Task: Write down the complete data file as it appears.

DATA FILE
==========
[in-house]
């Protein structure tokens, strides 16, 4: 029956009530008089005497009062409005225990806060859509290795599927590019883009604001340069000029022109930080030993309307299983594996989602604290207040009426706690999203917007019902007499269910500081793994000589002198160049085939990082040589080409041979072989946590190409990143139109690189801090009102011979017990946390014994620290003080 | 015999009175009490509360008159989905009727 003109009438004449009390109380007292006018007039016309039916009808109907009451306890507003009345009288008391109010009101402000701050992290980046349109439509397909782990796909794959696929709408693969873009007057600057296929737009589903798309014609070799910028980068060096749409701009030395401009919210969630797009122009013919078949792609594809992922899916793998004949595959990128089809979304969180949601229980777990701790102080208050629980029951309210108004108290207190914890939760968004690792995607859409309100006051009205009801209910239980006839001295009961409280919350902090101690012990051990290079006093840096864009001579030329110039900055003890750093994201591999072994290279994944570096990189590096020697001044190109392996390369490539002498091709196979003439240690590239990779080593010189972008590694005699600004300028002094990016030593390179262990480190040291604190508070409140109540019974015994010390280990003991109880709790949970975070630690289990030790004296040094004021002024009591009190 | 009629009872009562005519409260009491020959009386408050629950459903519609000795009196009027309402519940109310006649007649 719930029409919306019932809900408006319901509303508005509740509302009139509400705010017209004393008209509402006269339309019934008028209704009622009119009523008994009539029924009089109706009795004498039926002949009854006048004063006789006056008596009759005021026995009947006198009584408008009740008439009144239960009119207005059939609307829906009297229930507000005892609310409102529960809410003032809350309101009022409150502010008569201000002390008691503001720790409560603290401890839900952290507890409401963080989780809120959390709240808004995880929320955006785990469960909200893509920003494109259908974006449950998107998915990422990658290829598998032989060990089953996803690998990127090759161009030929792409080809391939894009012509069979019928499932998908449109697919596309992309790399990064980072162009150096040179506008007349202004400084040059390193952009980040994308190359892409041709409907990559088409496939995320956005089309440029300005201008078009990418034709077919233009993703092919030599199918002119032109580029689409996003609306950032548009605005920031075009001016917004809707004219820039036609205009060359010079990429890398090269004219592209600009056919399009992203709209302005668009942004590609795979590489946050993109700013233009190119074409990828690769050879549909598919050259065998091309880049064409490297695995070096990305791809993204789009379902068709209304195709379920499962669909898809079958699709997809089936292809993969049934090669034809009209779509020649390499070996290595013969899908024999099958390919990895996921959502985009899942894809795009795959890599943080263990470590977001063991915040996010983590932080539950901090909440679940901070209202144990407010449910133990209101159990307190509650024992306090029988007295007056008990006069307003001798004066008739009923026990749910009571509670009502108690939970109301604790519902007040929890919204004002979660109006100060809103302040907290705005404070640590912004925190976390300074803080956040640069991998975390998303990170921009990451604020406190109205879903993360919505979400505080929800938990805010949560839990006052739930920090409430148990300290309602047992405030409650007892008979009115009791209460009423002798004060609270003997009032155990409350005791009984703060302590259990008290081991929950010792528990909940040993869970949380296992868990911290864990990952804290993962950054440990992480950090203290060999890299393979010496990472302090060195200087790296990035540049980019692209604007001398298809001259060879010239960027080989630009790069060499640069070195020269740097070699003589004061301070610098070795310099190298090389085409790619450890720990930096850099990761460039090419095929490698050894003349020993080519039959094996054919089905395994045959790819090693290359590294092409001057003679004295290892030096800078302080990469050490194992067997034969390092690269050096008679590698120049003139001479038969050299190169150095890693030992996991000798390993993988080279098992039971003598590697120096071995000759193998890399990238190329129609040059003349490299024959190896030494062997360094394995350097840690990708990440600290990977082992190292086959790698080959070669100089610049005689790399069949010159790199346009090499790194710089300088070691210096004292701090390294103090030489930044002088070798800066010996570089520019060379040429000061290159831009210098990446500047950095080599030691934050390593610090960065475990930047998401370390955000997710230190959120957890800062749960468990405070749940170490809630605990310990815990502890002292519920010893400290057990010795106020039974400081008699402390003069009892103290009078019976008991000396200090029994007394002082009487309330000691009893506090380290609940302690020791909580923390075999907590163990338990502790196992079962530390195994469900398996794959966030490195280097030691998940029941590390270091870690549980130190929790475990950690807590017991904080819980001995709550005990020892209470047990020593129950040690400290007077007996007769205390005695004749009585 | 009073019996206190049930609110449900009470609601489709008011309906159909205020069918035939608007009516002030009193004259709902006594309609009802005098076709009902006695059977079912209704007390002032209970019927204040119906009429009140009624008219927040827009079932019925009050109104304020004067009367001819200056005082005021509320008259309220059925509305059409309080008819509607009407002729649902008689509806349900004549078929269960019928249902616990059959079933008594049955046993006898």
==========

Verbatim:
[in-house]
């Protein structure tokens, strides 16, 4: 029956009530008089005497009062409005225990806060859509290795599927590019883009604001340069000029022109930080030993309307299983594996989602604290207040009426706690999203917007019902007499269910500081793994000589002198160049085939990082040589080409041979072989946590190409990143139109690189801090009102011979017990946390014994620290003080 | 015999009175009490509360008159989905009727 003109009438004449009390109380007292006018007039016309039916009808109907009451306890507003009345009288008391109010009101402000701050992290980046349109439509397909782990796909794959696929709408693969873009007057600057296929737009589903798309014609070799910028980068060096749409701009030395401009919210969630797009122009013919078949792609594809992922899916793998004949595959990128089809979304969180949601229980777990701790102080208050629980029951309210108004108290207190914890939760968004690792995607859409309100006051009205009801209910239980006839001295009961409280919350902090101690012990051990290079006093840096864009001579030329110039900055003890750093994201591999072994290279994944570096990189590096020697001044190109392996390369490539002498091709196979003439240690590239990779080593010189972008590694005699600004300028002094990016030593390179262990480190040291604190508070409140109540019974015994010390280990003991109880709790949970975070630690289990030790004296040094004021002024009591009190 | 009629009872009562005519409260009491020959009386408050629950459903519609000795009196009027309402519940109310006649007649 719930029409919306019932809900408006319901509303508005509740509302009139509400705010017209004393008209509402006269339309019934008028209704009622009119009523008994009539029924009089109706009795004498039926002949009854006048004063006789006056008596009759005021026995009947006198009584408008009740008439009144239960009119207005059939609307829906009297229930507000005892609310409102529960809410003032809350309101009022409150502010008569201000002390008691503001720790409560603290401890839900952290507890409401963080989780809120959390709240808004995880929320955006785990469960909200893509920003494109259908974006449950998107998915990422990658290829598998032989060990089953996803690998990127090759161009030929792409080809391939894009012509069979019928499932998908449109697919596309992309790399990064980072162009150096040179506008007349202004400084040059390193952009980040994308190359892409041709409907990559088409496939995320956005089309440029300005201008078009990418034709077919233009993703092919030599199918002119032109580029689409996003609306950032548009605005920031075009001016917004809707004219820039036609205009060359010079990429890398090269004219592209600009056919399009992203709209302005668009942004590609795979590489946050993109700013233009190119074409990828690769050879549909598919050259065998091309880049064409490297695995070096990305791809993204789009379902068709209304195709379920499962669909898809079958699709997809089936292809993969049934090669034809009209779509020649390499070996290595013969899908024999099958390919990895996921959502985009899942894809795009795959890599943080263990470590977001063991915040996010983590932080539950901090909440679940901070209202144990407010449910133990209101159990307190509650024992306090029988007295007056008990006069307003001798004066008739009923026990749910009571509670009502108690939970109301604790519902007040929890919204004002979660109006100060809103302040907290705005404070640590912004925190976390300074803080956040640069991998975390998303990170921009990451604020406190109205879903993360919505979400505080929800938990805010949560839990006052739930920090409430148990300290309602047992405030409650007892008979009115009791209460009423002798004060609270003997009032155990409350005791009984703060302590259990008290081991929950010792528990909940040993869970949380296992868990911290864990990952804290993962950054440990992480950090203290060999890299393979010496990472302090060195200087790296990035540049980019692209604007001398298809001259060879010239960027080989630009790069060499640069070195020269740097070699003589004061301070610098070795310099190298090389085409790619450890720990930096850099990761460039090419095929490698050894003349020993080519039959094996054919089905395994045959790819090693290359590294092409001057003679004295290892030096800078302080990469050490194992067997034969390092690269050096008679590698120049003139001479038969050299190169150095890693030992996991000798390993993988080279098992039971003598590697120096071995000759193998890399990238190329129609040059003349490299024959190896030494062997360094394995350097840690990708990440600290990977082992190292086959790698080959070669100089610049005689790399069949010159790199346009090499790194710089300088070691210096004292701090390294103090030489930044002088070798800066010996570089520019060379040429000061290159831009210098990446500047950095080599030691934050390593610090960065475990930047998401370390955000997710230190959120957890800062749960468990405070749940170490809630605990310990815990502890002292519920010893400290057990010795106020039974400081008699402390003069009892103290009078019976008991000396200090029994007394002082009487309330000691009893506090380290609940302690020791909580923390075999907590163990338990502790196992079962530390195994469900398996794959966030490195280097030691998940029941590390270091870690549980130190929790475990950690807590017991904080819980001995709550005990020892209470047990020593129950040690400290007077007996007769205390005695004749009585 | 009073019996206190049930609110449900009470609601489709008011309906159909205020069918035939608007009516002030009193004259709902006594309609009802005098076709009902006695059977079912209704007390002032209970019927204040119906009429009140009624008219927040827009079932019925009050109104304020004067009367001819200056005082005021509320008259309220059925509305059409309080008819509607009407002729649902008689509806349900004549078929269960019928249902616990059959079933008594049955046993006898």